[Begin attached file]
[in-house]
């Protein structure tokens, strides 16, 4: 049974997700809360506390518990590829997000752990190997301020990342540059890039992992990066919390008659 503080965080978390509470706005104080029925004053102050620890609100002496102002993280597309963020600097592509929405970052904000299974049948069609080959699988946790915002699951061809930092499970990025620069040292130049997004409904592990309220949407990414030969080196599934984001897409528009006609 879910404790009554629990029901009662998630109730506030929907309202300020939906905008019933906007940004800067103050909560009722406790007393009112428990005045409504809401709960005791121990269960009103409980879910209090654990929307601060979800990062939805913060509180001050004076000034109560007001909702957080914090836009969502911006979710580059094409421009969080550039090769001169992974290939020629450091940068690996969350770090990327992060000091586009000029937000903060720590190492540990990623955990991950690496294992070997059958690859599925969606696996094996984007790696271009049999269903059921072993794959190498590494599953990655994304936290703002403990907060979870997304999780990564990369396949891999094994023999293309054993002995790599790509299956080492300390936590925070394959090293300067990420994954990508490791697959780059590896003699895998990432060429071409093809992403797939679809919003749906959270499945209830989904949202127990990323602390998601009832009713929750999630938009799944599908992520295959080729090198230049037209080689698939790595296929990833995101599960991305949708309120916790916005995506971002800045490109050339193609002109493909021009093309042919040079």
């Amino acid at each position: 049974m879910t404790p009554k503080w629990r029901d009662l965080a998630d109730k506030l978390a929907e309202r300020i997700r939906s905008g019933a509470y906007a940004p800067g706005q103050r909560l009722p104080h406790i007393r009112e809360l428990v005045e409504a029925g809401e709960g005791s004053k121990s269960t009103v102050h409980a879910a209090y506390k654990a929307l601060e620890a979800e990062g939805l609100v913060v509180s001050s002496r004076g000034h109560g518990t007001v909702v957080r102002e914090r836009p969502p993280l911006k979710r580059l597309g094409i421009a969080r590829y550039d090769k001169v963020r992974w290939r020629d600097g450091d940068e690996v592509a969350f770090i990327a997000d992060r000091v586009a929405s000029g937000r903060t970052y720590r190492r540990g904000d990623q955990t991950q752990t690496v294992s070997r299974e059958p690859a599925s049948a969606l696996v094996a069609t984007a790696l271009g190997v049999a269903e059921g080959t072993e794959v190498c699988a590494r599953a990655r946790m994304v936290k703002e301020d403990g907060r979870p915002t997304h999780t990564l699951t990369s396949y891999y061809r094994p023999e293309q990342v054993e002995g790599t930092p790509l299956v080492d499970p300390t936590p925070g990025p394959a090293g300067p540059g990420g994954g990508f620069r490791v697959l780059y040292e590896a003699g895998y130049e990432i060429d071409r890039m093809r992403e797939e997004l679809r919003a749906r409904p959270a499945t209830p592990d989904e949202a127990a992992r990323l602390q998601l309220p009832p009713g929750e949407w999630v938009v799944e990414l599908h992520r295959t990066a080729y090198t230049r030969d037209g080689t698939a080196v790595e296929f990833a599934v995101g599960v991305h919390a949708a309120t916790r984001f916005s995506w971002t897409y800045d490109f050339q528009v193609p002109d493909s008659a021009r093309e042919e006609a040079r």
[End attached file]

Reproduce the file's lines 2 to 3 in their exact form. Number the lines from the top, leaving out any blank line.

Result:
């Protein structure tokens, strides 16, 4: 049974997700809360506390518990590829997000752990190997301020990342540059890039992992990066919390008659 503080965080978390509470706005104080029925004053102050620890609100002496102002993280597309963020600097592509929405970052904000299974049948069609080959699988946790915002699951061809930092499970990025620069040292130049997004409904592990309220949407990414030969080196599934984001897409528009006609 879910404790009554629990029901009662998630109730506030929907309202300020939906905008019933906007940004800067103050909560009722406790007393009112428990005045409504809401709960005791121990269960009103409980879910209090654990929307601060979800990062939805913060509180001050004076000034109560007001909702957080914090836009969502911006979710580059094409421009969080550039090769001169992974290939020629450091940068690996969350770090990327992060000091586009000029937000903060720590190492540990990623955990991950690496294992070997059958690859599925969606696996094996984007790696271009049999269903059921072993794959190498590494599953990655994304936290703002403990907060979870997304999780990564990369396949891999094994023999293309054993002995790599790509299956080492300390936590925070394959090293300067990420994954990508490791697959780059590896003699895998990432060429071409093809992403797939679809919003749906959270499945209830989904949202127990990323602390998601009832009713929750999630938009799944599908992520295959080729090198230049037209080689698939790595296929990833995101599960991305949708309120916790916005995506971002800045490109050339193609002109493909021009093309042919040079």
């Amino acid at each position: 049974m879910t404790p009554k503080w629990r029901d009662l965080a998630d109730k506030l978390a929907e309202r300020i997700r939906s905008g019933a509470y906007a940004p800067g706005q103050r909560l009722p104080h406790i007393r009112e809360l428990v005045e409504a029925g809401e709960g005791s004053k121990s269960t009103v102050h409980a879910a209090y506390k654990a929307l601060e620890a979800e990062g939805l609100v913060v509180s001050s002496r004076g000034h109560g518990t007001v909702v957080r102002e914090r836009p969502p993280l911006k979710r580059l597309g094409i421009a969080r590829y550039d090769k001169v963020r992974w290939r020629d600097g450091d940068e690996v592509a969350f770090i990327a997000d992060r000091v586009a929405s000029g937000r903060t970052y720590r190492r540990g904000d990623q955990t991950q752990t690496v294992s070997r299974e059958p690859a599925s049948a969606l696996v094996a069609t984007a790696l271009g190997v049999a269903e059921g080959t072993e794959v190498c699988a590494r599953a990655r946790m994304v936290k703002e301020d403990g907060r979870p915002t997304h999780t990564l699951t990369s396949y891999y061809r094994p023999e293309q990342v054993e002995g790599t930092p790509l299956v080492d499970p300390t936590p925070g990025p394959a090293g300067p540059g990420g994954g990508f620069r490791v697959l780059y040292e590896a003699g895998y130049e990432i060429d071409r890039m093809r992403e797939e997004l679809r919003a749906r409904p959270a499945t209830p592990d989904e949202a127990a992992r990323l602390q998601l309220p009832p009713g929750e949407w999630v938009v799944e990414l599908h992520r295959t990066a080729y090198t230049r030969d037209g080689t698939a080196v790595e296929f990833a599934v995101g599960v991305h919390a949708a309120t916790r984001f916005s995506w971002t897409y800045d490109f050339q528009v193609p002109d493909s008659a021009r093309e042919e006609a040079r």